- Analog Probes: Use CAS technology to measure irregular shapes and contorted surfaces, like sheet metal.
Non-contact probes are used for large, complex geometric, flexible parts. They include:
- Laser Probes: Use laser probe triangulation with a beam of light for high-speed component measurements.
- Vision Probes: Used for high-speed measurement of small, 2D parts with camera images.
- Automatic Probe Changers: Used for part measurement that requires two or more types of probes.
Precision Measurement Sensors in Manufacturing Engineering
As previously noted, global manufacturers need to meet or exceed the specified tolerances of workpieces so they will fit and work as they should. This quality assurance covers manufactured components from medical devices to rocket engines to nuclear power plants. In fact, precision measurement technology ensures the quality assurance of measurements of up to one thousandth of a millimeter. Additional tools for measuring parts include:
- Block gages
- Non-contact sensors
- Displacement transducers
- Flexure, level and mini probes
These measurement technologies precisely measure the height, thickness and width of component as well as elasticity, mass, pressure, temperature, and volume. And, again as previously noted, these measurements can be confidently compared worldwide.
Challenges of Precision Measurement Sensors
If the forces applied by probes to thin or fragile objects are too strong, they may damage the parts. If non-contact probes are not an option, tactile probes can be adjusted to ultra-light touch. Objects, like camshaft bearings, can also be inaccessible or too small for sensors or probes. A possible solution is to use wireless sensors to collect the required information. Another viable solution is to use a portable CMM tool.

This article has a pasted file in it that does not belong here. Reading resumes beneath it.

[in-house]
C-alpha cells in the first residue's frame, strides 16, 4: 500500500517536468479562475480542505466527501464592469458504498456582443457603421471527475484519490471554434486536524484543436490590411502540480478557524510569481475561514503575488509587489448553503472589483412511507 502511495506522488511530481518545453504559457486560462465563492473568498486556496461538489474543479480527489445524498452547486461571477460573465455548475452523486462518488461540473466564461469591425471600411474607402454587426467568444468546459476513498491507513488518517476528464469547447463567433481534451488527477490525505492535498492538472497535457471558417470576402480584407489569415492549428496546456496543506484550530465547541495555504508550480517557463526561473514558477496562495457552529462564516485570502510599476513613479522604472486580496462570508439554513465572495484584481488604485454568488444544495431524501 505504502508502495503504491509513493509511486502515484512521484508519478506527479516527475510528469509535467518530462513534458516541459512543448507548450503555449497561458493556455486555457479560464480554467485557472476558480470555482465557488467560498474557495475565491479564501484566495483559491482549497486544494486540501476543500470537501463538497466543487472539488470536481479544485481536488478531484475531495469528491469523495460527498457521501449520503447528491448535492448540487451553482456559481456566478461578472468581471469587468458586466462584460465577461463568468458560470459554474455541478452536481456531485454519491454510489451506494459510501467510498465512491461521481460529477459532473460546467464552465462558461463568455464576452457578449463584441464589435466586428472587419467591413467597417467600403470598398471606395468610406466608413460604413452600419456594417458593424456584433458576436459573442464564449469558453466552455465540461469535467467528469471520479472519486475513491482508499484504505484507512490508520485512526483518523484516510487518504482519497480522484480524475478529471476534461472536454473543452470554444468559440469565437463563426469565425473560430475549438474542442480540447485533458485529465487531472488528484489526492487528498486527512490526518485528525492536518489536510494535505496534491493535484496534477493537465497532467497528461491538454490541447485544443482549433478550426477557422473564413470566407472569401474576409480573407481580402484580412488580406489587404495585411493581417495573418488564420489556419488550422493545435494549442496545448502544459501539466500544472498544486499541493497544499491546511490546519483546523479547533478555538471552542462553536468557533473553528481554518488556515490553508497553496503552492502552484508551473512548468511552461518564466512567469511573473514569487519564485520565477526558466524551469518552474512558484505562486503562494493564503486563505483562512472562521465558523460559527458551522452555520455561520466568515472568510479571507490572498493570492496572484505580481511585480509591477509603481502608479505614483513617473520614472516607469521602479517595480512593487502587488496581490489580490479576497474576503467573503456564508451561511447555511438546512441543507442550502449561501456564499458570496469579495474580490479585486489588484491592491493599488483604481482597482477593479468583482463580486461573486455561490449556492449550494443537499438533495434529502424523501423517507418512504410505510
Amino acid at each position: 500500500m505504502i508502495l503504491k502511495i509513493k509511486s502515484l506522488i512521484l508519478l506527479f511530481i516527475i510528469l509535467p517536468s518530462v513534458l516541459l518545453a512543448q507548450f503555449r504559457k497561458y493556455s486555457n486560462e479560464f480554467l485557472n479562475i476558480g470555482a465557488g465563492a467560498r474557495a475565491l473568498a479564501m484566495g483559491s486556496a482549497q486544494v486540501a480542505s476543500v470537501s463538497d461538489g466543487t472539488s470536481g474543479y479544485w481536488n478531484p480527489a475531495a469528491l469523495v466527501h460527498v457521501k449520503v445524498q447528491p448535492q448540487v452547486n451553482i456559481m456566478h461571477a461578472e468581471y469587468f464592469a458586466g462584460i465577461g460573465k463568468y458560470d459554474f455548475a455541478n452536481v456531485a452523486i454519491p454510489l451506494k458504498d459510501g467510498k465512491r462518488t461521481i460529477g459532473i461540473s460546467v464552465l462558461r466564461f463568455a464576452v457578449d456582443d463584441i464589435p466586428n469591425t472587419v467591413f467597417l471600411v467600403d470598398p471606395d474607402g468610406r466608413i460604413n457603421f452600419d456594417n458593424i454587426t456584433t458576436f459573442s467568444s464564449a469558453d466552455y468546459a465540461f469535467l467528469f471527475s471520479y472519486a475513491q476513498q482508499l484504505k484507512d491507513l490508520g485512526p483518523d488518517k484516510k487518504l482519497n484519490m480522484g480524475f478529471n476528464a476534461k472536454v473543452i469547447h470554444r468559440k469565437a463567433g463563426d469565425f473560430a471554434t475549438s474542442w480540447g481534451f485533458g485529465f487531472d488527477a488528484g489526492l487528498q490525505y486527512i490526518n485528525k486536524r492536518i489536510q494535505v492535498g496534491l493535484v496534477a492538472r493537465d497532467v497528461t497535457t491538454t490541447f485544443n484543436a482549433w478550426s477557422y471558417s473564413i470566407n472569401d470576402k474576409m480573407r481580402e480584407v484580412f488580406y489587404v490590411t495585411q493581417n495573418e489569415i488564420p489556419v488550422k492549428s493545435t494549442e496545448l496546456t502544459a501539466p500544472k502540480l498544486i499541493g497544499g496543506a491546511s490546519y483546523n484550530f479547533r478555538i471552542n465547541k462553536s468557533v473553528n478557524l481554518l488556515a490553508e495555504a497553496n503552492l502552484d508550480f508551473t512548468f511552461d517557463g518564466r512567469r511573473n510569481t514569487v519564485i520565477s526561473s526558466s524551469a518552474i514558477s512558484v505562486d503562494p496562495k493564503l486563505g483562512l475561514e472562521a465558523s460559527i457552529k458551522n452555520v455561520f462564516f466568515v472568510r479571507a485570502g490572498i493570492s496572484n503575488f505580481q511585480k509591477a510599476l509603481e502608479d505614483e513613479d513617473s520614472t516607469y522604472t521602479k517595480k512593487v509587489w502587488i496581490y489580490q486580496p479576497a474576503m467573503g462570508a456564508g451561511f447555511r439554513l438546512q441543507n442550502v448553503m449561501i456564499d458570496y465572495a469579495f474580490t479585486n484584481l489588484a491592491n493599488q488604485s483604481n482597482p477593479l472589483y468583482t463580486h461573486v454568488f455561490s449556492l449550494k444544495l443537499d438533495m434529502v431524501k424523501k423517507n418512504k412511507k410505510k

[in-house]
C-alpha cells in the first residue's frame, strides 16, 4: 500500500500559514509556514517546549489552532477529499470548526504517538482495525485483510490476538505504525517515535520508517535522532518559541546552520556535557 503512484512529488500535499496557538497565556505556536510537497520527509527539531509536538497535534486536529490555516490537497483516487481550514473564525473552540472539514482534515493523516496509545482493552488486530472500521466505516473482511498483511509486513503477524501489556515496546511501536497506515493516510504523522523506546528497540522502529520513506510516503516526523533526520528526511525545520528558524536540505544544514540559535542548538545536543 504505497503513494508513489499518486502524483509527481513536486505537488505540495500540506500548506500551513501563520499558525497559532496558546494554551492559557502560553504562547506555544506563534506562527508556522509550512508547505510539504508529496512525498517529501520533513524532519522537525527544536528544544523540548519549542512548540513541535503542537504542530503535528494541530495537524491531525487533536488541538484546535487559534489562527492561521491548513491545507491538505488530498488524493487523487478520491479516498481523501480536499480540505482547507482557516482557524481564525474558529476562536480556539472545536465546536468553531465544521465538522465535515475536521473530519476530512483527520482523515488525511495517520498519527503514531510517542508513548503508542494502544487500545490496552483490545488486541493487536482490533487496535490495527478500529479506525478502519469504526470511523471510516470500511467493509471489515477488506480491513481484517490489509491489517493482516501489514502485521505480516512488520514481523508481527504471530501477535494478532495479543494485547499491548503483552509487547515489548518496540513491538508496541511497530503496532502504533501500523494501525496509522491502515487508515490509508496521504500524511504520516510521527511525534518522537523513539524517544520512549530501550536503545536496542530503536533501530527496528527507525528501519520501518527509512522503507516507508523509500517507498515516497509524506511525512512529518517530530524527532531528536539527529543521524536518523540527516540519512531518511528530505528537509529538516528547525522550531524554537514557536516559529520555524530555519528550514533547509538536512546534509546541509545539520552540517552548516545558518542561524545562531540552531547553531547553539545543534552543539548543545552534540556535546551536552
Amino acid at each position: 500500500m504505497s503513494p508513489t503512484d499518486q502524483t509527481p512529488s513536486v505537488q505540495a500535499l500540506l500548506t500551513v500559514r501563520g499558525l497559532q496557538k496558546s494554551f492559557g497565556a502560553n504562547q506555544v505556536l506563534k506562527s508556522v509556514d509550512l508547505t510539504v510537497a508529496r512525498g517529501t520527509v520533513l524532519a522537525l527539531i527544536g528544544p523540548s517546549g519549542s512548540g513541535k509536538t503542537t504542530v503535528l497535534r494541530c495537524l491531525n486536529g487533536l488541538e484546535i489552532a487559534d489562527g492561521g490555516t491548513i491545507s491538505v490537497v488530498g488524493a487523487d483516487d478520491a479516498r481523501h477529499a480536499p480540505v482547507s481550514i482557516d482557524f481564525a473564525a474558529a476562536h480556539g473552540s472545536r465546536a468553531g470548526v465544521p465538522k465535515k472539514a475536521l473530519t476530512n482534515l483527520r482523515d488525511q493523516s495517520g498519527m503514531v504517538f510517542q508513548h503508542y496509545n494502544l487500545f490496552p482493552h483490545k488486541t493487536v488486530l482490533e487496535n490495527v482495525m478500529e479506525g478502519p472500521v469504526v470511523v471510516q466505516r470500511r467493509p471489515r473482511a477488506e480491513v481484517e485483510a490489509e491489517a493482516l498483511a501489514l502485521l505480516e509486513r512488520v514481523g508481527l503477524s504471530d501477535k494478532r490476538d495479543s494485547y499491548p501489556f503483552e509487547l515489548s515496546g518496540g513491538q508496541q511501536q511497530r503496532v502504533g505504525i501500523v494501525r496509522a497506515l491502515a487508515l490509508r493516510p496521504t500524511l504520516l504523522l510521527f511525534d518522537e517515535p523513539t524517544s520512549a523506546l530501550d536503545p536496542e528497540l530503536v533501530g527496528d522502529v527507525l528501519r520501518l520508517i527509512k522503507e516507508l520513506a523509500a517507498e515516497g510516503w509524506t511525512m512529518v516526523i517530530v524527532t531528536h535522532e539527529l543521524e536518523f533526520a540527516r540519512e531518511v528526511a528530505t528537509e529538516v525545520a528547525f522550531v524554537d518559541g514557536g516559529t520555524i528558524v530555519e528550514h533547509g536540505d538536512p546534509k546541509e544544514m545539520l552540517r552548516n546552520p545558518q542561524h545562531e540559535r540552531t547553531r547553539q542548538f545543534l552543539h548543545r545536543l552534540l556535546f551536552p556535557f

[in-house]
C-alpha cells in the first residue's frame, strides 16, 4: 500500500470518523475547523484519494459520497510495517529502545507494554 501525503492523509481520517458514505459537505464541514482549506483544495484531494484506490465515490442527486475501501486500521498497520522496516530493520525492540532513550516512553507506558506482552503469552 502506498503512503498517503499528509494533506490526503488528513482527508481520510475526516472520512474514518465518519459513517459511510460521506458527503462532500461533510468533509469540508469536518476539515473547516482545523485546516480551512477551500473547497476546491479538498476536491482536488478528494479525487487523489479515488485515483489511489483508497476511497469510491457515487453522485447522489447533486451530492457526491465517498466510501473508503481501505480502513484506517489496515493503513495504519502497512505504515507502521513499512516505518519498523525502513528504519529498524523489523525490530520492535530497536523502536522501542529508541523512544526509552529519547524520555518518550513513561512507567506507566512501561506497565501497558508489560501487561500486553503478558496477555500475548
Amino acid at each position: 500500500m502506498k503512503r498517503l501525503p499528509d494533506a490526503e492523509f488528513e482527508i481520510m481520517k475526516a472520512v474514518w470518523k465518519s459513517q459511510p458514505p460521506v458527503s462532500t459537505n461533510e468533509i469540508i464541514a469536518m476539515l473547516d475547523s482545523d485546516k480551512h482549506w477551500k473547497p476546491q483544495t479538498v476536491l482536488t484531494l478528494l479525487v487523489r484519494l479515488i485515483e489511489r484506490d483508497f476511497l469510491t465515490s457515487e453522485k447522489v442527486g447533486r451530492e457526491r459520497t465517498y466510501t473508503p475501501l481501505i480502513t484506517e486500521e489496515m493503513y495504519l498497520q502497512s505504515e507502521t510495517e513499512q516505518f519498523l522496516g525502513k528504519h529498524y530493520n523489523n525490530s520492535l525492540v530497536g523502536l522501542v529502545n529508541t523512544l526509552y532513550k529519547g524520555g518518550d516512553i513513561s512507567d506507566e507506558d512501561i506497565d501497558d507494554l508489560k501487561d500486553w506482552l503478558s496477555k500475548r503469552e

In 2004, the International Bureau of Weights and Measures (BIPM) expanded additional definitions and meanings for metrology concepts to include nanometrology. Specifically, the BIPM defines metrology as the science of measurement encompassing both experiments and theories of determinations of any level of uncertainty in any field of science and technology. Additionally, the BIPM divides metrology into three sub-fields: scientific metrology, applied metrology and legal metrology. These sub-fields are defined as:
- Scientific Metrology: This is the basis of all sub-fields and concerns, including development of new measurement methods, realization of measurement standards and transfer of measurement standards to users.
- Applied Metrology: Measurement science concerned with manufacturing processes to ensure appropriateness of measurement instruments, their calibration and quality control.
- Legal Metrology: Concerns regulatory measurement standards and measuring instruments for consumer safety and fair trade.
Applied and scientific metrology are currently working with nanomaterials to form the new multidisciplinary subfield of nanotechnology. Because the physical properties of nanomaterials differ from that of regular sized materials, nanotechnology receives its own definitions.